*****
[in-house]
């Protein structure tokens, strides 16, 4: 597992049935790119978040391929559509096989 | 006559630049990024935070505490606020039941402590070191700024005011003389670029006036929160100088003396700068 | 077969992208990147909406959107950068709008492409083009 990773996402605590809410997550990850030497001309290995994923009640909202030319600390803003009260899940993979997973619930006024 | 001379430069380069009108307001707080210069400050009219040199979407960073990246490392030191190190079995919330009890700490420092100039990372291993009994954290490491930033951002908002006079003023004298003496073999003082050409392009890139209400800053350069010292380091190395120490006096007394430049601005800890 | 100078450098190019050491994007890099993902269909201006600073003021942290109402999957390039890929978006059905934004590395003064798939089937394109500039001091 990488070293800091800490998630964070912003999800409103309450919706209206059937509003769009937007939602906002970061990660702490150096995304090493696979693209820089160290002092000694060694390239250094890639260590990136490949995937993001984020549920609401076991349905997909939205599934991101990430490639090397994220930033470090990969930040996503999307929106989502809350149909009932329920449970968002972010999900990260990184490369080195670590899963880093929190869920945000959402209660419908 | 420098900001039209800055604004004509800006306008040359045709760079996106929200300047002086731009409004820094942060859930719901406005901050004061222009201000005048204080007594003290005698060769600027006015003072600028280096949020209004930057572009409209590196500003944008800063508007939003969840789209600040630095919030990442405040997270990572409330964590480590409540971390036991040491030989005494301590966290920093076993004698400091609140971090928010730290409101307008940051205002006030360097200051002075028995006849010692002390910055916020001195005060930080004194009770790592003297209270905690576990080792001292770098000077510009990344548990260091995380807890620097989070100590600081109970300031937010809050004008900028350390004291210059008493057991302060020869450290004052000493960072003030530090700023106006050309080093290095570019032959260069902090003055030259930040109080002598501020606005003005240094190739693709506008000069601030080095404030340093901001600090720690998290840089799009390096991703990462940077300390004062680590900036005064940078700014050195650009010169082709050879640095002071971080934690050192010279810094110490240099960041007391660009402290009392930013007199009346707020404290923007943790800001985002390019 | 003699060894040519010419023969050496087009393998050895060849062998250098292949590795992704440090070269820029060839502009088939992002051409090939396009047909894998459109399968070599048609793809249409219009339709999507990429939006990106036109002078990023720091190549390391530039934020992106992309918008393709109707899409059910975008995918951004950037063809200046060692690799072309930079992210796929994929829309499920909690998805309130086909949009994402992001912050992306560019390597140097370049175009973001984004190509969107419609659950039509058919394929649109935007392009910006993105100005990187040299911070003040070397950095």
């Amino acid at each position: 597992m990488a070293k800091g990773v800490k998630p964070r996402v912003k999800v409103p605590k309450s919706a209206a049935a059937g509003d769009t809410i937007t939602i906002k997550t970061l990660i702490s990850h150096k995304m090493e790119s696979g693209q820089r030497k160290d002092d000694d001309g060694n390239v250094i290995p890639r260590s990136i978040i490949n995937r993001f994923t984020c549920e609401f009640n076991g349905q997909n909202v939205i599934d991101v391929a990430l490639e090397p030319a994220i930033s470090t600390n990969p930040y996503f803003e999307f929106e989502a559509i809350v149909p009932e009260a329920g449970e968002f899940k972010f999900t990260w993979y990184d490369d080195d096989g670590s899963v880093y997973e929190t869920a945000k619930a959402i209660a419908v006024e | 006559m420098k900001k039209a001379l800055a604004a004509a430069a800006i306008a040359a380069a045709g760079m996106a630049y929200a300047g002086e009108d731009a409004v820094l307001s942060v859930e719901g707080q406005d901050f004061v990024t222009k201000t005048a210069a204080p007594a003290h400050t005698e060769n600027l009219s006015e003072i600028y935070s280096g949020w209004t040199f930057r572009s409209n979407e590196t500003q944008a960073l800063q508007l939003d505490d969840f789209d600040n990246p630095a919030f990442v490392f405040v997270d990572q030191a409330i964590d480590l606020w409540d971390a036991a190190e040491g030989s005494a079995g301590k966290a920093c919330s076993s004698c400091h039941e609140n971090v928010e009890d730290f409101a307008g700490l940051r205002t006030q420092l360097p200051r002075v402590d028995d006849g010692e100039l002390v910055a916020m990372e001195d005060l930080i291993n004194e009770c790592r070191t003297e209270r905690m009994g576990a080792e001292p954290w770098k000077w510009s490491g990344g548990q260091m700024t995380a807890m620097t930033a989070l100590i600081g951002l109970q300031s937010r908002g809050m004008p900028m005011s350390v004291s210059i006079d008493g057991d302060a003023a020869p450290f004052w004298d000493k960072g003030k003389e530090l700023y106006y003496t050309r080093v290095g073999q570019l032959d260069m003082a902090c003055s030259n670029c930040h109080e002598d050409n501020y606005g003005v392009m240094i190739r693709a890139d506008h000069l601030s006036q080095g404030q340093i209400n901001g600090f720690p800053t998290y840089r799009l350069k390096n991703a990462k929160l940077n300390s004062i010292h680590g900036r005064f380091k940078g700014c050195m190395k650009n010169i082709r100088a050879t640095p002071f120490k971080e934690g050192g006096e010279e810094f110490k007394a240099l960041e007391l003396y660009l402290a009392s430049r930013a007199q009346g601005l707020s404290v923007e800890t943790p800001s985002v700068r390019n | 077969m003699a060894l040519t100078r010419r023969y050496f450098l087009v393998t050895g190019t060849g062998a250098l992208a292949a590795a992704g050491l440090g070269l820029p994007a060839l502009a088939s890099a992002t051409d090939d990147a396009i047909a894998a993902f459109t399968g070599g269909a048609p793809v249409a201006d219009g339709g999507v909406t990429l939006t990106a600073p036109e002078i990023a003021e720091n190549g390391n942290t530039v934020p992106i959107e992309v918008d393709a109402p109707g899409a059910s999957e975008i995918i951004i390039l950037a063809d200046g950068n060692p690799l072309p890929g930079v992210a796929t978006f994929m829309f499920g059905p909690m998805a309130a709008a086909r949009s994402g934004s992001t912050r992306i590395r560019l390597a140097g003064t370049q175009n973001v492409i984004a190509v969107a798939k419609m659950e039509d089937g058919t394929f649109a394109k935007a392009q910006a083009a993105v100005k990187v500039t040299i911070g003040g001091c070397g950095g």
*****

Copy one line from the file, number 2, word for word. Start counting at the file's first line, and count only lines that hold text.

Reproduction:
């Protein structure tokens, strides 16, 4: 597992049935790119978040391929559509096989 | 006559630049990024935070505490606020039941402590070191700024005011003389670029006036929160100088003396700068 | 077969992208990147909406959107950068709008492409083009 990773996402605590809410997550990850030497001309290995994923009640909202030319600390803003009260899940993979997973619930006024 | 001379430069380069009108307001707080210069400050009219040199979407960073990246490392030191190190079995919330009890700490420092100039990372291993009994954290490491930033951002908002006079003023004298003496073999003082050409392009890139209400800053350069010292380091190395120490006096007394430049601005800890 | 100078450098190019050491994007890099993902269909201006600073003021942290109402999957390039890929978006059905934004590395003064798939089937394109500039001091 990488070293800091800490998630964070912003999800409103309450919706209206059937509003769009937007939602906002970061990660702490150096995304090493696979693209820089160290002092000694060694390239250094890639260590990136490949995937993001984020549920609401076991349905997909939205599934991101990430490639090397994220930033470090990969930040996503999307929106989502809350149909009932329920449970968002972010999900990260990184490369080195670590899963880093929190869920945000959402209660419908 | 420098900001039209800055604004004509800006306008040359045709760079996106929200300047002086731009409004820094942060859930719901406005901050004061222009201000005048204080007594003290005698060769600027006015003072600028280096949020209004930057572009409209590196500003944008800063508007939003969840789209600040630095919030990442405040997270990572409330964590480590409540971390036991040491030989005494301590966290920093076993004698400091609140971090928010730290409101307008940051205002006030360097200051002075028995006849010692002390910055916020001195005060930080004194009770790592003297209270905690576990080792001292770098000077510009990344548990260091995380807890620097989070100590600081109970300031937010809050004008900028350390004291210059008493057991302060020869450290004052000493960072003030530090700023106006050309080093290095570019032959260069902090003055030259930040109080002598501020606005003005240094190739693709506008000069601030080095404030340093901001600090720690998290840089799009390096991703990462940077300390004062680590900036005064940078700014050195650009010169082709050879640095002071971080934690050192010279810094110490240099960041007391660009402290009392930013007199009346707020404290923007943790800001985002390019 | 003699060894040519010419023969050496087009393998050895060849062998250098292949590795992704440090070269820029060839502009088939992002051409090939396009047909894998459109399968070599048609793809249409219009339709999507990429939006990106036109002078990023720091190549390391530039934020992106992309918008393709109707899409059910975008995918951004950037063809200046060692690799072309930079992210796929994929829309499920909690998805309130086909949009994402992001912050992306560019390597140097370049175009973001984004190509969107419609659950039509058919394929649109935007392009910006993105100005990187040299911070003040070397950095």